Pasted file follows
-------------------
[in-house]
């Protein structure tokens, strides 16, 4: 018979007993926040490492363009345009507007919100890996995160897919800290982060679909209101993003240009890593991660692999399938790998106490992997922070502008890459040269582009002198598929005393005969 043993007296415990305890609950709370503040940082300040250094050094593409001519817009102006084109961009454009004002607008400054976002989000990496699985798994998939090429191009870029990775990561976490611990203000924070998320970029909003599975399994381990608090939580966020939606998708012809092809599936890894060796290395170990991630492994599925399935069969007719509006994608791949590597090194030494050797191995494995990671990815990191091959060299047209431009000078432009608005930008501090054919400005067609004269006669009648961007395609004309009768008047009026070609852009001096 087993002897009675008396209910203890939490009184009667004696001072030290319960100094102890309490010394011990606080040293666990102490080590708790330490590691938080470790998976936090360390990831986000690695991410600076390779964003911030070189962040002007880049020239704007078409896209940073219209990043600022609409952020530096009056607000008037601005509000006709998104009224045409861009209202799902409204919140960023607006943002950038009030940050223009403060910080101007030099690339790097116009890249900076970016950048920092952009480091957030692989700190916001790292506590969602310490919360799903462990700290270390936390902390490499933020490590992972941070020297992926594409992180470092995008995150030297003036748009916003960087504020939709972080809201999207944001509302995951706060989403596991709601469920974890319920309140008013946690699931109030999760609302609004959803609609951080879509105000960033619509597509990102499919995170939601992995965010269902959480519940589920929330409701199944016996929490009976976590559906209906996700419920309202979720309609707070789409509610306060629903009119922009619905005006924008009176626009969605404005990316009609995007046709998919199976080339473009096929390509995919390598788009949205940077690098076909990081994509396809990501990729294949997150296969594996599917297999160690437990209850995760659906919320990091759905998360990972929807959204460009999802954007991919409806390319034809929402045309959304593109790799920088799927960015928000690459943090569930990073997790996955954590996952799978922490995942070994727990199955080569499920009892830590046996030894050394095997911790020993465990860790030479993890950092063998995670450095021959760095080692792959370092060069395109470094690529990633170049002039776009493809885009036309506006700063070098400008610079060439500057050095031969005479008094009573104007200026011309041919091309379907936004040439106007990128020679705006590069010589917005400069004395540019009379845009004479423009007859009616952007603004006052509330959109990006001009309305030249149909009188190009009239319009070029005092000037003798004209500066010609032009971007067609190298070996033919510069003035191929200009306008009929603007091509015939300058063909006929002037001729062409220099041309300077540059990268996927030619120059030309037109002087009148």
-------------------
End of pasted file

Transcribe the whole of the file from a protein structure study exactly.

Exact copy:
[in-house]
């Protein structure tokens, strides 16, 4: 018979007993926040490492363009345009507007919100890996995160897919800290982060679909209101993003240009890593991660692999399938790998106490992997922070502008890459040269582009002198598929005393005969 043993007296415990305890609950709370503040940082300040250094050094593409001519817009102006084109961009454009004002607008400054976002989000990496699985798994998939090429191009870029990775990561976490611990203000924070998320970029909003599975399994381990608090939580966020939606998708012809092809599936890894060796290395170990991630492994599925399935069969007719509006994608791949590597090194030494050797191995494995990671990815990191091959060299047209431009000078432009608005930008501090054919400005067609004269006669009648961007395609004309009768008047009026070609852009001096 087993002897009675008396209910203890939490009184009667004696001072030290319960100094102890309490010394011990606080040293666990102490080590708790330490590691938080470790998976936090360390990831986000690695991410600076390779964003911030070189962040002007880049020239704007078409896209940073219209990043600022609409952020530096009056607000008037601005509000006709998104009224045409861009209202799902409204919140960023607006943002950038009030940050223009403060910080101007030099690339790097116009890249900076970016950048920092952009480091957030692989700190916001790292506590969602310490919360799903462990700290270390936390902390490499933020490590992972941070020297992926594409992180470092995008995150030297003036748009916003960087504020939709972080809201999207944001509302995951706060989403596991709601469920974890319920309140008013946690699931109030999760609302609004959803609609951080879509105000960033619509597509990102499919995170939601992995965010269902959480519940589920929330409701199944016996929490009976976590559906209906996700419920309202979720309609707070789409509610306060629903009119922009619905005006924008009176626009969605404005990316009609995007046709998919199976080339473009096929390509995919390598788009949205940077690098076909990081994509396809990501990729294949997150296969594996599917297999160690437990209850995760659906919320990091759905998360990972929807959204460009999802954007991919409806390319034809929402045309959304593109790799920088799927960015928000690459943090569930990073997790996955954590996952799978922490995942070994727990199955080569499920009892830590046996030894050394095997911790020993465990860790030479993890950092063998995670450095021959760095080692792959370092060069395109470094690529990633170049002039776009493809885009036309506006700063070098400008610079060439500057050095031969005479008094009573104007200026011309041919091309379907936004040439106007990128020679705006590069010589917005400069004395540019009379845009004479423009007859009616952007603004006052509330959109990006001009309305030249149909009188190009009239319009070029005092000037003798004209500066010609032009971007067609190298070996033919510069003035191929200009306008009929603007091509015939300058063909006929002037001729062409220099041309300077540059990268996927030619120059030309037109002087009148």